Capt. Richard R. Bostwick
Unit: 1st Battalion, 302nd Infantry Regiment, 94th Infantry Division, Army
War fronts: Served as S2 combat intelligence; Battle of the Bulge, military government duties in Dusseldorf, Germany, and Czechoslovakia. Served from 1943 to 1946.
After war: Bostwick married his wife, Bettye, and had four children. With partner Ed Murane, he founded the law firm Murane & Bostwick LLC, which is still in service today.
Special exhibit: The Wyoming Veterans’ Memorial Museum, 3740 Jourgensen Ave. in Casper, is currently featuring Bostwick in its spotlight case, an exhibit that features a different veteran every six months.
On the Web: See profiles of other veterans at our Web site, www.trib.com/honor
Through the woods, the soldier spotted small lights in the distance.
There were 5,000 or 6,000 men from the battalion trying to advance that night, but the lights made Richard Bostwick pause.
Unsure of what exactly they were marching into, he pointed the lights out to another soldier.
Markers for artillery fire.
The men backed off, moving down a dirt path in the darkness. Removed a safe distance from possible death, Bostwick and several others lay on the ground, faces toward one another in a circle. They unfolded a map, put a blanket above their heads and lit up.
If it weren’t for the glow of their cigarettes, they might not have figured out their location, that they had come too close to German lines.
The men stayed there until daylight. An enemy tank rolled down the path they’d been marching on.
“We got out of there that night,” Bostwick said.
He never forgot it.
In his role as S2 combat intelligence for Patton’s Third Army, it was Bostwick’s job to figure out where the enemy was, what he had, how good he was. He was an ROTC boy from the University of Wyoming, assigned overseas in the summer of 1944. He arrived at Normandy after D-Day, working his way through France to Germany and the Battle of the Bulge.
He remembers getting fresh socks every 24 hours at times. But it would be 80 days before he could change the rest of his clothes.
From January to March -- in the snow, fog, rain and mud -- he examined maps and watched enemy fire. He questioned prisoners of war, for which he was later given a Bronze Star. They said the information he uncovered advanced the campaign and saved lives.
The specifics of how he pulled information from those he interrogated are no longer in memory. The citation for Bostwick’s Bronze Star explains that he interrogated “during concerted attacks against heavily fortified enemy positions, … frequently working under intense enemy artillery, rocket, and mortar fire.”
Food made its way to the soldiers, but “you might be eating turkey at 3 a.m.,” Bostwick said. “That’s the way it worked in the Army.”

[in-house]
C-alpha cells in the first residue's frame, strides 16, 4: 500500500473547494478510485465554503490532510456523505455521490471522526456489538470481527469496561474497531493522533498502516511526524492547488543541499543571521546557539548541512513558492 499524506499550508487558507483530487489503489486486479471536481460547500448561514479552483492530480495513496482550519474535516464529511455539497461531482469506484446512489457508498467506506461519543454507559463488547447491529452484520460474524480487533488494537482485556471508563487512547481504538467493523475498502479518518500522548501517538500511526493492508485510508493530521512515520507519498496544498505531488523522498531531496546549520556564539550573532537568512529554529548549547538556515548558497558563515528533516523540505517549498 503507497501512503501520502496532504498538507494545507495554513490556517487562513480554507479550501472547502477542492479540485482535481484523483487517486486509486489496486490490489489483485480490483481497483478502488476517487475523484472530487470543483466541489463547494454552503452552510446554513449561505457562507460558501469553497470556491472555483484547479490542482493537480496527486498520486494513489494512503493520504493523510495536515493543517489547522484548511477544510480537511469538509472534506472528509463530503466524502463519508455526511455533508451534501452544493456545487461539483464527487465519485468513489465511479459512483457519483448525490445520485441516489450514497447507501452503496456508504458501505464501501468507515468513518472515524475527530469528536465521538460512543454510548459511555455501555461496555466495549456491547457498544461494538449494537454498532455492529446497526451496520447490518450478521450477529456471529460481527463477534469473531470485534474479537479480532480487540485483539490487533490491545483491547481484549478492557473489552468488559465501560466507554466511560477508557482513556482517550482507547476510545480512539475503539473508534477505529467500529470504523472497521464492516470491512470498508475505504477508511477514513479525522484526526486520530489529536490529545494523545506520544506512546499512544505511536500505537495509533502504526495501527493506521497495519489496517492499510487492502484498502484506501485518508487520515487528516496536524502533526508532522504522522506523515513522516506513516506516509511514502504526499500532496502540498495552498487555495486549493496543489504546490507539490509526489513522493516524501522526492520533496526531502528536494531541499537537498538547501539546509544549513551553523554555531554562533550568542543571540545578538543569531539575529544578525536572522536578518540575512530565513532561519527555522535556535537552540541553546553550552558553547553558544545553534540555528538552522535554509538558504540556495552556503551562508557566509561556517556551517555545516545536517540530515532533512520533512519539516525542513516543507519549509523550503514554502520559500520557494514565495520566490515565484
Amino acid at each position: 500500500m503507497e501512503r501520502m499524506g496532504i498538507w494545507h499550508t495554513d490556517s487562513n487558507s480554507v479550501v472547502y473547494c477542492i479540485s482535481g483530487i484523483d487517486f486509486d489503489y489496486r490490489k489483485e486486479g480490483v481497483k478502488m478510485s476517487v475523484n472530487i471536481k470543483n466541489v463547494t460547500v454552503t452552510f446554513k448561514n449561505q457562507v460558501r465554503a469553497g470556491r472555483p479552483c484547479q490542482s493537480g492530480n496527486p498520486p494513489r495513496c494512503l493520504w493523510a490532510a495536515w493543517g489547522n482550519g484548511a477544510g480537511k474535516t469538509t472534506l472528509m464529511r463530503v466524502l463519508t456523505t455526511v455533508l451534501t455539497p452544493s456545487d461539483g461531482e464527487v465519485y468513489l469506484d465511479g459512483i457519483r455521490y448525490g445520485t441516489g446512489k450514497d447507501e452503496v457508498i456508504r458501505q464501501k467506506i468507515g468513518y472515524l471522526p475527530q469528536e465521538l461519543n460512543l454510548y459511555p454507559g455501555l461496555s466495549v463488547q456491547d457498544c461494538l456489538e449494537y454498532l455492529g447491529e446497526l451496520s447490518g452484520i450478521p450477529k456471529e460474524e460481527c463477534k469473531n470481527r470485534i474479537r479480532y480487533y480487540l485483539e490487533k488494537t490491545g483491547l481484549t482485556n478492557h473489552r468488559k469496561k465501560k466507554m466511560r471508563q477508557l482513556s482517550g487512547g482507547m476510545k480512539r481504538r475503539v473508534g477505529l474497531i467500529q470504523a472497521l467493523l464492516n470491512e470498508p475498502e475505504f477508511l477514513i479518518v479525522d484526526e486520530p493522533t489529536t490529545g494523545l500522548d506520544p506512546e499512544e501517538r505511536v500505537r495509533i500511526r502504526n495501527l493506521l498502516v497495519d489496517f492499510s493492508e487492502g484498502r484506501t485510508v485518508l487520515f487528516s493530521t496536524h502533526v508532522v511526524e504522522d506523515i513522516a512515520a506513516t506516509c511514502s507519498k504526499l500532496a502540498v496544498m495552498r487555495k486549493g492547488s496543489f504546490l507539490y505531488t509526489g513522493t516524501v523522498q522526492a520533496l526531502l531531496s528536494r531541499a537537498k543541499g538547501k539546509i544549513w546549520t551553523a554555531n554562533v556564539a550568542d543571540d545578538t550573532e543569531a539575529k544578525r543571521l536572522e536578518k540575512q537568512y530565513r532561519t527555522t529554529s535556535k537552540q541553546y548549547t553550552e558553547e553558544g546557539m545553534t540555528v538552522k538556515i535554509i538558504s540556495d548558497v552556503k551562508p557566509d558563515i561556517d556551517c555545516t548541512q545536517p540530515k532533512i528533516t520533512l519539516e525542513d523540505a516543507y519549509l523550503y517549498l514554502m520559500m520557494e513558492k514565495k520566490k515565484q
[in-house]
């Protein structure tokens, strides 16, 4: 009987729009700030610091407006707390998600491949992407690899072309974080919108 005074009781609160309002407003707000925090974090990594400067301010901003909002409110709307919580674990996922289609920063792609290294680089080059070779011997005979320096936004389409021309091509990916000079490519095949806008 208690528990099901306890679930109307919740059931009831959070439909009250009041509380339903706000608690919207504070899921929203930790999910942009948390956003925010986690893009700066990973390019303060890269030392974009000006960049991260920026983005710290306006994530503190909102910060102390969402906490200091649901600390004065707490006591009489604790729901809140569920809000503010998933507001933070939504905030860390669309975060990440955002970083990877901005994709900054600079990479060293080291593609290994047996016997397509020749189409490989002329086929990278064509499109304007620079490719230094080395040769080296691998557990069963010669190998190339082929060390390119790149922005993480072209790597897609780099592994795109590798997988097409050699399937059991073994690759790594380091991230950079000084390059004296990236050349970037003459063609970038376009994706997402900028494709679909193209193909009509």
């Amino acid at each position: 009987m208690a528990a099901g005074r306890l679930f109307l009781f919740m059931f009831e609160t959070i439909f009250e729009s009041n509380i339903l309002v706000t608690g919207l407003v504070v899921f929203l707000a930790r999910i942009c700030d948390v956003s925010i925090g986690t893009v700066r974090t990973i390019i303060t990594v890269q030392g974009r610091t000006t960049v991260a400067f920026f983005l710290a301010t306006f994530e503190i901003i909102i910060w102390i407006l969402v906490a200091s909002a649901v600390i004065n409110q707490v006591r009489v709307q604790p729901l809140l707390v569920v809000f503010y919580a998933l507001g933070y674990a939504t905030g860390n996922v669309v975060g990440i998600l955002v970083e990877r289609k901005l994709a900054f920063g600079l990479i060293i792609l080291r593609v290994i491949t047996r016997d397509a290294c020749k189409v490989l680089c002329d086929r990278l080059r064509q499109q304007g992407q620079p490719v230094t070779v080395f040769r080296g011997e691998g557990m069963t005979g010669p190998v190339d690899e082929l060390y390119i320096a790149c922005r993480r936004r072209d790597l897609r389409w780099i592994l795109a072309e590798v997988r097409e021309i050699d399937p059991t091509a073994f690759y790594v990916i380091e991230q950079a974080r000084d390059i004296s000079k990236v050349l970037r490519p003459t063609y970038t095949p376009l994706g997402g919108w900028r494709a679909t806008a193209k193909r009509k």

He survived the Battle of the Bulge, but he will tell you the close calls came in transit, not combat.
His Jeep was hit head on one night, bending the rifle in his lap into a U. It could have been his legs.
Traveling by railroad, Bostwick's train was hit by another barreling down the track. He remained unharmed, having just unloaded to get something to eat.
Before he went home, just after the Battle of the Bulge, Bostwick had other responsibilities he needed to complete. He was assigned the military government duties in Dusseldorf, Germany, in May 1945.
The soldiers put down their guns and became the police, trying to keep cities from falling apart.
They put German civilians back in their homes, and medical teams took care of the sick or injured.
“Ladies would come to our headquarters with small children asking for milk,” he said. “It looked pretty tough.”
He was moved to Czechoslovakia in July to do the same thing: help cities run until they could manage themselves.
It was there he encountered a new problem, the Russians.
Russian troops moved in before the Americans, and as Bostwick remembers it, relations were less than ideal.
“They had their heavy ammunition and big guns set so they could blow all our headquarters out in one sweep,” he said. “They didn’t do it, but they could have.
“Everyone would have had to go to war again.”
For Bostwick, it was the Russians who almost ended it for him.
He and several other soldiers were in Prague watching an American football game. Later that night, when the game was over, they loaded up in their German car and began the 80-mile drive back to headquarters.
In hindsight, he knows better. “We should have stayed overnight.”
Twenty miles into the drive, two trucks stopped them. The Russian men inside said they wanted the German car.
When the Americans said no, the Russians made them turn around and drive back to Prague. The trucks followed.
Since they were working on government duties post-war, the Americans carried no ammunition. Only one man in the car had a gun.
Bostwick devised a plan. When they reached the city, they’d slam on the brakes and jump out of the car.
“I don’t give a damn if they get our car,” Bostwick had said. “They’re not going to get us.”
In Prague, they jumped out as planned and began yelling for help. At the same time, a large car came down the road, and an American woman working for the government got out.
Bostwick told her what had happened and she turned to the kidnappers, speaking to them in Russian.
He doesn’t remember who she was and still doesn’t know exactly what she said to them. But they gave up, got in their vehicles and left.
Bostwick knew the kidnappers had guns, loaded ones. He’s certain if the woman hadn’t shown up when she did, they would have been shot.
“Just like that,” he said, snapping his fingers, “it could have been awful.”
Note: In addition to interviewing Bostwick, the Star-Tribune compiled this story with the help of a recorded interview from 2007 now at the Wyoming Veterans' Memorial Museum.